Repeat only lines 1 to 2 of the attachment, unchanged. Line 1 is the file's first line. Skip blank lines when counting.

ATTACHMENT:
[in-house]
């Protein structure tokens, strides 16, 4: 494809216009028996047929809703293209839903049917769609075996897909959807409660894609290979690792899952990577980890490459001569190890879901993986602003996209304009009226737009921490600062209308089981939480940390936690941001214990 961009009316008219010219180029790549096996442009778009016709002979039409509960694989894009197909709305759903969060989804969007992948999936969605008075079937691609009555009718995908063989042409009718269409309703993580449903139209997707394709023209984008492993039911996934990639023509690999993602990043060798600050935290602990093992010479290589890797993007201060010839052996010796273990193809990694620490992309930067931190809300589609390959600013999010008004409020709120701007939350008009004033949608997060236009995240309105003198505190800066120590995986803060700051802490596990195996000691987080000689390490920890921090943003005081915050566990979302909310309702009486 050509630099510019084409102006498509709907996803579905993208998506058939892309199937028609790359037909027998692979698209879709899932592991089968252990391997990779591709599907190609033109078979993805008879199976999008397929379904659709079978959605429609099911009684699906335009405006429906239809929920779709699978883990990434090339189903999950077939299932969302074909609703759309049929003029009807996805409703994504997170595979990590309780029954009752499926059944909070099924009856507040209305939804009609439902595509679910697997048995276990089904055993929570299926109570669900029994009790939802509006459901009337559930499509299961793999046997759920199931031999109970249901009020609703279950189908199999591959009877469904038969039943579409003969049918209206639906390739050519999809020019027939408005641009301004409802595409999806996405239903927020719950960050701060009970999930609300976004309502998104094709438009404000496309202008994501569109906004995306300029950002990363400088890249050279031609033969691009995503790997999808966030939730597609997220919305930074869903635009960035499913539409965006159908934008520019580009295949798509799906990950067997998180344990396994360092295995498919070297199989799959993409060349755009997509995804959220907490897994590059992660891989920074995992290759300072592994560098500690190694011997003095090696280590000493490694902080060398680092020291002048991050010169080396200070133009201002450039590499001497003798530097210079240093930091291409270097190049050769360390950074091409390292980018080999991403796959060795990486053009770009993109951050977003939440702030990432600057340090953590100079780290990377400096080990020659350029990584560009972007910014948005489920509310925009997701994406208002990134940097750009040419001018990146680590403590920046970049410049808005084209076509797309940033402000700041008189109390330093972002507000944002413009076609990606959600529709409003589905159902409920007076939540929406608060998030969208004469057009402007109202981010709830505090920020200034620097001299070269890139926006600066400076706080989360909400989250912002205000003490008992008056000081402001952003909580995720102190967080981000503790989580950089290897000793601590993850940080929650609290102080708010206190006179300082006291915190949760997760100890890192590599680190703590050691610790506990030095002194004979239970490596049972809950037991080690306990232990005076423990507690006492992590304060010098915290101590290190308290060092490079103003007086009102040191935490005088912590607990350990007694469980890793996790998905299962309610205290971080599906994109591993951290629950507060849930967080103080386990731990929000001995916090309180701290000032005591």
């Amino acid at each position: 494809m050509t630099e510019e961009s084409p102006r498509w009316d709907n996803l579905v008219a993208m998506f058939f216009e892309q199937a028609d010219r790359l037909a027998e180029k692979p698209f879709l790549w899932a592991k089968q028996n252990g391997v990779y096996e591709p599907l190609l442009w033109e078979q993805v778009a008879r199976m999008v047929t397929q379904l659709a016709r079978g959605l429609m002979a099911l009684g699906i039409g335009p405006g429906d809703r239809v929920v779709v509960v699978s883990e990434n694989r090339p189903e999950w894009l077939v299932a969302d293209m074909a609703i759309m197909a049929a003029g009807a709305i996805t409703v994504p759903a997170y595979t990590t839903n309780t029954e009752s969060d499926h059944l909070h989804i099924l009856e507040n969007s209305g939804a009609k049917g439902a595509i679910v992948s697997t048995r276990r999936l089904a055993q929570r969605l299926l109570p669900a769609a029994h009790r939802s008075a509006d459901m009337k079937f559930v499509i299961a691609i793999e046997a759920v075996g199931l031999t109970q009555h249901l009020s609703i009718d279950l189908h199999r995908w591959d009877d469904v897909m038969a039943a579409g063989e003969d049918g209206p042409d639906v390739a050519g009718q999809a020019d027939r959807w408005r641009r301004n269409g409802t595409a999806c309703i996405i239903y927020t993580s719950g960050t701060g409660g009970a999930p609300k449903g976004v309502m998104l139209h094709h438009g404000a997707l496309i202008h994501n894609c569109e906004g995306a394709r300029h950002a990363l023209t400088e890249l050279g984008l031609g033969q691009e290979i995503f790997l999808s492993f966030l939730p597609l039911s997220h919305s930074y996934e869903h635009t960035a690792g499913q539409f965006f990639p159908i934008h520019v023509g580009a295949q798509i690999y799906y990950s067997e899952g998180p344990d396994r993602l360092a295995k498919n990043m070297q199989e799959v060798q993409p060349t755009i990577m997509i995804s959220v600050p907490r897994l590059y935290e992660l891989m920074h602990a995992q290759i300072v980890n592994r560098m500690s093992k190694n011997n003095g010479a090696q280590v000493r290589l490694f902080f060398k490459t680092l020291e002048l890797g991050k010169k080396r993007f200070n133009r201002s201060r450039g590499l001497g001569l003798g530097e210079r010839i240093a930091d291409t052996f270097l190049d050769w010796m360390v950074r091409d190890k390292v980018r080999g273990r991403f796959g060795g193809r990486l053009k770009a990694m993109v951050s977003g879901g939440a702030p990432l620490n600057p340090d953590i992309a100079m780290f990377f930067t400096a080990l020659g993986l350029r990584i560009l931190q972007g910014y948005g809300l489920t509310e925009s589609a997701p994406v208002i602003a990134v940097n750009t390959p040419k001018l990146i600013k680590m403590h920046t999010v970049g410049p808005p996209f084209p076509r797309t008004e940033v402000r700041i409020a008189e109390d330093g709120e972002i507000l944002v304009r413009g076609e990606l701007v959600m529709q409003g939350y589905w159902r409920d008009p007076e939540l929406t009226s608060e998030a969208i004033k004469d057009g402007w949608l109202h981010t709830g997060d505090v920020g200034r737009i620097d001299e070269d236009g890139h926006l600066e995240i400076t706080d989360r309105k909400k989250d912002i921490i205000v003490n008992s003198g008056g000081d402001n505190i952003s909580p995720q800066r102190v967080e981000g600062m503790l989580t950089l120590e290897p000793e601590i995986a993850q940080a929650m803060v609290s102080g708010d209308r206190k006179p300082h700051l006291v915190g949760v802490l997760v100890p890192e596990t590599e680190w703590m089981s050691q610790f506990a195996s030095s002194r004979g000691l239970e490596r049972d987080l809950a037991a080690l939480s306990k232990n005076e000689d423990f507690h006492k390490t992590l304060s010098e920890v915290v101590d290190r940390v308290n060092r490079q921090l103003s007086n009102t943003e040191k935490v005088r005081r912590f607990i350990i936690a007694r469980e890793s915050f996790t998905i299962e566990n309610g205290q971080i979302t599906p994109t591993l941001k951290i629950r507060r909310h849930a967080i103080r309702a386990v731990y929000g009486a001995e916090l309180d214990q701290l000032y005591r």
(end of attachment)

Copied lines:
[in-house]
């Protein structure tokens, strides 16, 4: 494809216009028996047929809703293209839903049917769609075996897909959807409660894609290979690792899952990577980890490459001569190890879901993986602003996209304009009226737009921490600062209308089981939480940390936690941001214990 961009009316008219010219180029790549096996442009778009016709002979039409509960694989894009197909709305759903969060989804969007992948999936969605008075079937691609009555009718995908063989042409009718269409309703993580449903139209997707394709023209984008492993039911996934990639023509690999993602990043060798600050935290602990093992010479290589890797993007201060010839052996010796273990193809990694620490992309930067931190809300589609390959600013999010008004409020709120701007939350008009004033949608997060236009995240309105003198505190800066120590995986803060700051802490596990195996000691987080000689390490920890921090943003005081915050566990979302909310309702009486 050509630099510019084409102006498509709907996803579905993208998506058939892309199937028609790359037909027998692979698209879709899932592991089968252990391997990779591709599907190609033109078979993805008879199976999008397929379904659709079978959605429609099911009684699906335009405006429906239809929920779709699978883990990434090339189903999950077939299932969302074909609703759309049929003029009807996805409703994504997170595979990590309780029954009752499926059944909070099924009856507040209305939804009609439902595509679910697997048995276990089904055993929570299926109570669900029994009790939802509006459901009337559930499509299961793999046997759920199931031999109970249901009020609703279950189908199999591959009877469904038969039943579409003969049918209206639906390739050519999809020019027939408005641009301004409802595409999806996405239903927020719950960050701060009970999930609300976004309502998104094709438009404000496309202008994501569109906004995306300029950002990363400088890249050279031609033969691009995503790997999808966030939730597609997220919305930074869903635009960035499913539409965006159908934008520019580009295949798509799906990950067997998180344990396994360092295995498919070297199989799959993409060349755009997509995804959220907490897994590059992660891989920074995992290759300072592994560098500690190694011997003095090696280590000493490694902080060398680092020291002048991050010169080396200070133009201002450039590499001497003798530097210079240093930091291409270097190049050769360390950074091409390292980018080999991403796959060795990486053009770009993109951050977003939440702030990432600057340090953590100079780290990377400096080990020659350029990584560009972007910014948005489920509310925009997701994406208002990134940097750009040419001018990146680590403590920046970049410049808005084209076509797309940033402000700041008189109390330093972002507000944002413009076609990606959600529709409003589905159902409920007076939540929406608060998030969208004469057009402007109202981010709830505090920020200034620097001299070269890139926006600066400076706080989360909400989250912002205000003490008992008056000081402001952003909580995720102190967080981000503790989580950089290897000793601590993850940080929650609290102080708010206190006179300082006291915190949760997760100890890192590599680190703590050691610790506990030095002194004979239970490596049972809950037991080690306990232990005076423990507690006492992590304060010098915290101590290190308290060092490079103003007086009102040191935490005088912590607990350990007694469980890793996790998905299962309610205290971080599906994109591993951290629950507060849930967080103080386990731990929000001995916090309180701290000032005591």